It is not a new discussion of the question of whether the development of quantum computers could be the end of cryptocurrencies and the blockchain. Normally, from time to time, coinciding with the presentation of a new and spectacular quantum computing machine, it is put back on the table.

In this case, a quantum processor has been IBM, the one that Eagle has just presented, which exceeds the barrier of 100 qubits, to go up to 127. Quantum computing in less than a decade, can end cryptocurrencies.

“Quantum computing is a new paradigm in computer science, which takes advantage of quantum phenomena such as superposition, entanglement and interference to obtain a significant improvement in the speed of solving certain complex problems compared to classical algorithms.”

Now, with quantum computing much less advanced than it is today, in November 2017, Divesh Aggarwal, a researcher at the National University of Singapore, conducted research in which he claimed that the development of this type of computer posed a “real” danger. and imminent” for Bitcoin.

Some of the conclusions of the study were published in the MIT Technology Review, in a text focused on the largest cryptocurrency by market capitalization, but extrapolated (with minor variations) to the rest of digital currencies.

They argue that an essential feature of Bitcoin is its security, which prevents digital currencies from being stolen or copied, thanks to cryptographic protocols that are really difficult to crack.

They exploit mathematical functions like factorization, they say, “that are easy in one direction, but difficult in the other, at least for a traditional computer.” Not for a quantum one.

They deal with the process of cryptocurrency mining, whereby computers (miners) solve complicated mathematical problems and get bitcoins as rewards.

But, they point out at MIT, this process has an important shortcoming: that it can suffer what is known as the ‘51% Attack’. In other words, if a group of miners controls more than 50% of the computational power, it is, de facto, as if it unilaterally controlled the entire chain of blocks.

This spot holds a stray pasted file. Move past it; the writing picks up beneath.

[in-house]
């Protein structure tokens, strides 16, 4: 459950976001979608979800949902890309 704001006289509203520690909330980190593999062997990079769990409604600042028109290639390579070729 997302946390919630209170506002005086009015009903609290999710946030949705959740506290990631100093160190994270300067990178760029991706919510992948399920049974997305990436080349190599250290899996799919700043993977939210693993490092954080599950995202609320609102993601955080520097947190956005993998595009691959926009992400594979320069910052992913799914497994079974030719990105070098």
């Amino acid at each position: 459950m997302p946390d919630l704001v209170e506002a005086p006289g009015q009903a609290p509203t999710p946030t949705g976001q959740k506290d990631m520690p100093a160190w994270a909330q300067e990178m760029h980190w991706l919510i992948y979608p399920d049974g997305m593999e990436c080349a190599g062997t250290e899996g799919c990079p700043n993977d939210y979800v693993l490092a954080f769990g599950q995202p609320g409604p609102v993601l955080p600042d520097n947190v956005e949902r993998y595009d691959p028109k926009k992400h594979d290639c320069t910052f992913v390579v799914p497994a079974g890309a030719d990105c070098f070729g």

This group could have malicious intentions, for example, deleting transactions and spending bitcoins 2 times. A quantum computer, they maintain, would be able to easily exceed that 50%.

Aggarwal pointed out that this would not be an immediate thing, but that it would take about 10 years for quantum computers to surpass the speed of ASIC circuits, which are the majority used in bitcoin mining.

**More threats to cryptocurrencies**

The above is not the only way in which quantum computers threaten the future of cryptocurrencies.

Ergo, the owner generates 2 numbers: a public key and a private and secret key. The public one, he stresses, is easy to create from the private one, but not the other way around. The researcher also referred to the fact that Bitcoin ensures that only the owner of the token can spend it, and does so based on mathematics that is also used for public key encryption schemes.

You can only fool the system in one way: by finding the private key from the public one. Again, an extremely complicated operation for a normal computer, but relatively simple for a quantum computer.

Aggarwal bluntly stated, “The elliptic curve signature scheme used by Bitcoin is at much greater risk, and could be completely broken by a quantum computer by 2027.”

The researcher from the University of Singapore does not seem to be at all misguided. Four years later, Jian-Wei Pan, a scientist who created a 66-qubit quantum computer, says that there are still 4 or 5 years left for this technology to be ready.

It’s called Eagle, and it’s a 127-qubit processor. It is not known whether he took into account IBM’s newly unveiled quantum computer in making that claim. They ensure that, with this computer, “users will exploit uncharted computational territory and experience a key milestone on the path to practical quantum computing.”

They predict that by 2023 they will prepare Osprey (with 433 qubits) and, above all, Condor, with 1,121 qubits. The threat grows for cryptocurrencies.

With these figures, the announcement, in October 2019, in which they congratulated themselves for having created Sycamore, a 54-qubit quantum computer, capable of performing a calculation in 200 seconds for which the most powerful traditional computer in the world is far away. time would need 10,000 years. Posted by **Cryptobtcbrowser**, news and information agency.